“We take the word ‘integration’ quite seriously – those of us who are helping to formulate policy – and it is integration within the health systems, but I think it’s also a much larger principle within the whole development aid framework and the rethinking of the whole development aid framework,” he said. “It’s also an issue for multiple agencies – this is a shared responsibility, no single country, no single group can answer this issue with 33 million people around the world infected with HIV, with many millions more suffering from a lot of other diseases.”
Dr Emanuel placed great emphasis on saving the most lives for the least amount of money.
“We need to – in [measuring results] – focus on saving lives, improving health outcomes that really matter to people and not just dollars and cents. There are a diversity of approaches but we need to be able to evaluate whether that diversity – or which ones of those diversity – are giving us better value for money, which ones of those are being more effective? Again, not just in narrow outcomes but in broader outcomes that we all should care about.” he said. But he insisted that the Obama administration’s commitment to the fight against HIV/AIDS was not lagging.
AIDS activists present at the meeting took exception to Dr Emanuel’s claims that the GHI didn’t represent a flat-lining of aid for HIV, and held up signs reading ‘Zeke, No retreat.'
During the discussion, Dr Goemaere asked Dr Emanuel what would be the impact of sending governments and communities a different message about donor support at this time. He noted that at the beginning of the HIV programme in Khayelitsha, it was almost like a small private programme, but that it had built up trust and confidence “by bringing evidence to the community. It’s absolutely unique that we managed to have such coverage in some provinces. Lots of people, who have never come to the health services, are coming today. Why so? Because we are selling a good product and because we worked with them via treatment literacy, via different means so that they understood what we were talking about. So they vote with their feet, they are there, they are queuing, they put the pressure on. Primary healthcare for a long time didn’t have that pressure,” he said.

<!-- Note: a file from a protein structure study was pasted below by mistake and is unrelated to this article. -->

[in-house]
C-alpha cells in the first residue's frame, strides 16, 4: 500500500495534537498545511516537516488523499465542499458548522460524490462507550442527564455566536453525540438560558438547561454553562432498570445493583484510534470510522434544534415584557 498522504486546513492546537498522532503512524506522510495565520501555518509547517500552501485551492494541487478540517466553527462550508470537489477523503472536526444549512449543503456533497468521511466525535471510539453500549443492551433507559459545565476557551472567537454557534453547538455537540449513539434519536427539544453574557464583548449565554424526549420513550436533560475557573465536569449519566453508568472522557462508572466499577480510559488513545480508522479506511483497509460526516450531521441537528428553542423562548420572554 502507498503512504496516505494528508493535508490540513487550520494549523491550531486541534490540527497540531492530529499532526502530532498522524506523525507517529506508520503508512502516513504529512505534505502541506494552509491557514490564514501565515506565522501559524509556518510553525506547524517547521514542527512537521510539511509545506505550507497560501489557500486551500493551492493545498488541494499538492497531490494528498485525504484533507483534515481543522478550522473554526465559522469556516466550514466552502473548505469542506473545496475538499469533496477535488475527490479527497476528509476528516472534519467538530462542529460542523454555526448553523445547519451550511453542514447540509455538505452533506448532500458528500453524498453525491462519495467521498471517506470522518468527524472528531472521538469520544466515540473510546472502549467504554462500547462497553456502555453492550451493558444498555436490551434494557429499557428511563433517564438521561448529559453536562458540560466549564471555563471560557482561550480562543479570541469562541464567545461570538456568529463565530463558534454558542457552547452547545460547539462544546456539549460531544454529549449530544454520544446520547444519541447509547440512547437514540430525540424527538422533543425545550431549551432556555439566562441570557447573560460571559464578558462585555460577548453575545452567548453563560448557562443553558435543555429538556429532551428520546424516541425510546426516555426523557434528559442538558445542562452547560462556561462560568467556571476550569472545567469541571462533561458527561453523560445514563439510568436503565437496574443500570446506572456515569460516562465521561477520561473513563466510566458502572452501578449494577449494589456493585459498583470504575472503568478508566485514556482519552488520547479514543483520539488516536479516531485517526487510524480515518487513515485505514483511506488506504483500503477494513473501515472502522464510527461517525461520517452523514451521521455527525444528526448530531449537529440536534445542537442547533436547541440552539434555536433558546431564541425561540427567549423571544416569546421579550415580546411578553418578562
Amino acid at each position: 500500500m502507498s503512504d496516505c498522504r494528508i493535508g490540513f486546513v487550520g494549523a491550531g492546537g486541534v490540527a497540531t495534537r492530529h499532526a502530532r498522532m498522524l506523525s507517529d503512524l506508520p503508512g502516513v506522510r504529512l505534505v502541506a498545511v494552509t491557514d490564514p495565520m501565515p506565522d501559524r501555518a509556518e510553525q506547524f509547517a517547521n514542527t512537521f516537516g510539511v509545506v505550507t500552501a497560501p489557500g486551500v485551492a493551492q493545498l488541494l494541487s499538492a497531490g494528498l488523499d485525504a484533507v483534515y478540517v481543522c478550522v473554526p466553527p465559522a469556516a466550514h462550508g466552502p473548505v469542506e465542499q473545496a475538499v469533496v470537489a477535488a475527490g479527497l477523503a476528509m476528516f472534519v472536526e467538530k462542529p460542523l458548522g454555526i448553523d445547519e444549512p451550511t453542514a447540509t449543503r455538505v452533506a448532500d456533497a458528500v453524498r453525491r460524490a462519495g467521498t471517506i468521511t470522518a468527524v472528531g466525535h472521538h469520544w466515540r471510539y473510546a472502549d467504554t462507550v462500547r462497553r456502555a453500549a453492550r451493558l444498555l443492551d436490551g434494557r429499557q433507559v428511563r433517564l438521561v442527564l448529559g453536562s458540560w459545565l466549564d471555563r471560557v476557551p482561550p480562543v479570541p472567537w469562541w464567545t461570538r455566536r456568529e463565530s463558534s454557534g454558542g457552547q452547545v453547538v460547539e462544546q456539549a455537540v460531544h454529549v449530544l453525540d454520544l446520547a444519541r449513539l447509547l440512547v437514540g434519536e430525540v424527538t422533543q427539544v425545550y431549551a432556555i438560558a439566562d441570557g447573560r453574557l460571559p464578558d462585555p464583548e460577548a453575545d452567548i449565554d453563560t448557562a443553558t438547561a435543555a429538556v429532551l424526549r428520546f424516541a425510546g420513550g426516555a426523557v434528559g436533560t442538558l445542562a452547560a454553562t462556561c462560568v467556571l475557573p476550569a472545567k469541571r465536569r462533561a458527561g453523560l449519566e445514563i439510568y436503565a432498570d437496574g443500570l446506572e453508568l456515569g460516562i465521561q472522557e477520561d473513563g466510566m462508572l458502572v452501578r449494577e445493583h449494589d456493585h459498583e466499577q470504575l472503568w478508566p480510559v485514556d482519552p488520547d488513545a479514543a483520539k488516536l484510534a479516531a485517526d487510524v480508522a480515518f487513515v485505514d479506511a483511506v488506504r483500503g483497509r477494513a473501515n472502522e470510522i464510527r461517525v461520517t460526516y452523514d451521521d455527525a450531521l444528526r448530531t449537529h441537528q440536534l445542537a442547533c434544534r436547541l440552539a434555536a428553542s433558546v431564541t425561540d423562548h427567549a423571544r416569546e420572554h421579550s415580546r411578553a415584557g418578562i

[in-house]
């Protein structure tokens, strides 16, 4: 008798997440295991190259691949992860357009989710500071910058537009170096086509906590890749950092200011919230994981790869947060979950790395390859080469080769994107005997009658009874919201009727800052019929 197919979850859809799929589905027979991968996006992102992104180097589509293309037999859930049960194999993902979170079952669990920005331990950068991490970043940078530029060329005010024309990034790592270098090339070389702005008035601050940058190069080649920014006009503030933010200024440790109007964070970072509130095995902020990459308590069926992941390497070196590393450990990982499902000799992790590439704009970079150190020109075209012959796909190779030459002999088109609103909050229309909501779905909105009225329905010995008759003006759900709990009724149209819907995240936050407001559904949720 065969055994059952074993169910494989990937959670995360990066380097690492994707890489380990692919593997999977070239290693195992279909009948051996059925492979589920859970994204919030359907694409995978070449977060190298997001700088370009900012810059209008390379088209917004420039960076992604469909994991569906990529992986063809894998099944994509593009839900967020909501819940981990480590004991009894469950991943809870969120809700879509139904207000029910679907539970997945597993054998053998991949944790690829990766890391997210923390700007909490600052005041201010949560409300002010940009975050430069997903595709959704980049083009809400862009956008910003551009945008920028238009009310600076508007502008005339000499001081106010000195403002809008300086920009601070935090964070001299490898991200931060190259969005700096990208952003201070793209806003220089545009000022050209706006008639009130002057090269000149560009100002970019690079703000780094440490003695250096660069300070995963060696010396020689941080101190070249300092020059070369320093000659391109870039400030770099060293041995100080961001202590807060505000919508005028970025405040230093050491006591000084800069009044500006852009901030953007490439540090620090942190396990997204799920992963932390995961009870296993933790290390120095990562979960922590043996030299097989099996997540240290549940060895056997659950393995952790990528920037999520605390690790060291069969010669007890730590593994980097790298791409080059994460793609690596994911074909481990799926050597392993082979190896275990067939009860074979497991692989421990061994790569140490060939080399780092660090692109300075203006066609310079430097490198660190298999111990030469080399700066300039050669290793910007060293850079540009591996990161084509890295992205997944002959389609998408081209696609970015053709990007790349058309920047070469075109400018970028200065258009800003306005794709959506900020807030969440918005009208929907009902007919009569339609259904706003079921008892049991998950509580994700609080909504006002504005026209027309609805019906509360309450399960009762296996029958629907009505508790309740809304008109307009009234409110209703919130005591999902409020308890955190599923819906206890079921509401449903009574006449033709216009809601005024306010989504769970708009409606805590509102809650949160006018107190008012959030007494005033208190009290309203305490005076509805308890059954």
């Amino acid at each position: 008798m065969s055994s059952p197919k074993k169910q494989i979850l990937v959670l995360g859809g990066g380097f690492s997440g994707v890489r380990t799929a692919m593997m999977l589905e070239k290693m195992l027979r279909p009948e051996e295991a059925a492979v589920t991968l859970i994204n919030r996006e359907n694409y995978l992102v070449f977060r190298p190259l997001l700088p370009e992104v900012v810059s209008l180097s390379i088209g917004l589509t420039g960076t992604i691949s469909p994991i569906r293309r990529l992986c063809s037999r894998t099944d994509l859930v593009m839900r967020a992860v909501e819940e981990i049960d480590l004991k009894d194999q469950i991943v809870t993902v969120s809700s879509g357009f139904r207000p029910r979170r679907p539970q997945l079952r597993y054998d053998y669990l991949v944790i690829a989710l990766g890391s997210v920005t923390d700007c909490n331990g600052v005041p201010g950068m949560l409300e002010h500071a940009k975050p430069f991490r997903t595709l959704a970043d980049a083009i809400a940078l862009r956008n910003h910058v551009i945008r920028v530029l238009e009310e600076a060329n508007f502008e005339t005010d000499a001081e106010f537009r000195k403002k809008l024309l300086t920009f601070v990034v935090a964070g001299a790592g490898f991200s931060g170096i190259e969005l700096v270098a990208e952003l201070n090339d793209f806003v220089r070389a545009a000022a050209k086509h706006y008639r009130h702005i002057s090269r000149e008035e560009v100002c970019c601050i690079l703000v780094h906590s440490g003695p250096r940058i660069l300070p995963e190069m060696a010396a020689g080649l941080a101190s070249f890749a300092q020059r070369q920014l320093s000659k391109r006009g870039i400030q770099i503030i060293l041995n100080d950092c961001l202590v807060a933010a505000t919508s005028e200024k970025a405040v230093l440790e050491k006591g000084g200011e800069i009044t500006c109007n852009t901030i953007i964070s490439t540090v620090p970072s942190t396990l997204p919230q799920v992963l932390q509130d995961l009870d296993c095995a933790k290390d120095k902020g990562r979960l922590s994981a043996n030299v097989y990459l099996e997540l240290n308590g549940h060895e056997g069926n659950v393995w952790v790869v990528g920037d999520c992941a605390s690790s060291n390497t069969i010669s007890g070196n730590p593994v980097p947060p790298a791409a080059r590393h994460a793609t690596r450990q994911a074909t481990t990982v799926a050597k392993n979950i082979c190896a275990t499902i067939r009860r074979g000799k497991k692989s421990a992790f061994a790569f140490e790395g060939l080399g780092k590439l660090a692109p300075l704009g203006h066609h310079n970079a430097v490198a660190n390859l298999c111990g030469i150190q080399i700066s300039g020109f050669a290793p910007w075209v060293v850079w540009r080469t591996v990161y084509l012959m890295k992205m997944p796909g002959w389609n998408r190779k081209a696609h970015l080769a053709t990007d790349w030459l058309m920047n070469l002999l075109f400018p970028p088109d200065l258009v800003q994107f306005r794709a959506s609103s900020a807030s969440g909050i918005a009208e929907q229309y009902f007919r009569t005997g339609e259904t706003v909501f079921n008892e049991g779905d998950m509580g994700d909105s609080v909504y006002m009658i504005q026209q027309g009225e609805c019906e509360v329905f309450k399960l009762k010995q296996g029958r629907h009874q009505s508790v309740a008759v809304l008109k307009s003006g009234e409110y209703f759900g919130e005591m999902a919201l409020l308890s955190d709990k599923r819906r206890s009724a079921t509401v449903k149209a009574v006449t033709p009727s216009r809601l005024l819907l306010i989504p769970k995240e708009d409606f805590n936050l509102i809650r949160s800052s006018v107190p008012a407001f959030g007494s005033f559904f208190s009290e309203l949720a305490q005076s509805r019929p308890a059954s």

Furthermore, Dr Goemaere went on to say that severely resource-constrained governments such as Malawi and Lesotho have been encouraged to roll-out programmes but are absolutely dependent on international funding.
“How do you manage today to maintain that level of trust - both at community level and at government level? How can we now say, this is your responsibility and you will have to do it. You will have to cross the other half of the river because I see today a tremendous level of anxiety. Because at community level, do you know how we managed to convince so many people to come for testing? It’s because we made a moral deal with them – everyone who tested positive will be treated. So how can we make sure that we don’t break that essential level of trust that we have managed to build there?”
Dr Emanuel, for his part, seemed to take exception to the idea that an empowered community should play the sole role in setting healthcare priorities.
He suggested that what has been ‘pushed’ or prioritised depends upon advocacy and political influence.
“But we also have to recognise that not everyone has a voice and that not everyone speaks. Lots of children who die prematurely – whether it’s from HIV, malaria or respiratory illnesses – frequently don’t have a voice. We have to be just as careful about them. We have to be careful about the women who frequently don’t have a voice or aren’t allowed to express their voice as well,” he said.
But while the attention to maternal and child health is laudable, Dr Emanuel may not appreciate that the importance of managing contagious disease epidemics, such as TB, MDR-TB and HIV cannot be reduced to calculations about the relative amount that it costs to save a life. Neglecting or under-treating HIV or MDR-TB because ‘it is too expensive’ will wind up costing society far more down the road as failure to expand treatment will lead to the continued spread of the infection. In addition, although many children and women are without voices, the empowerment of marginalised vulnerable communities that are most susceptible to these diseases was also hard won – and the care for these conditions would unlikely be prioritised without it.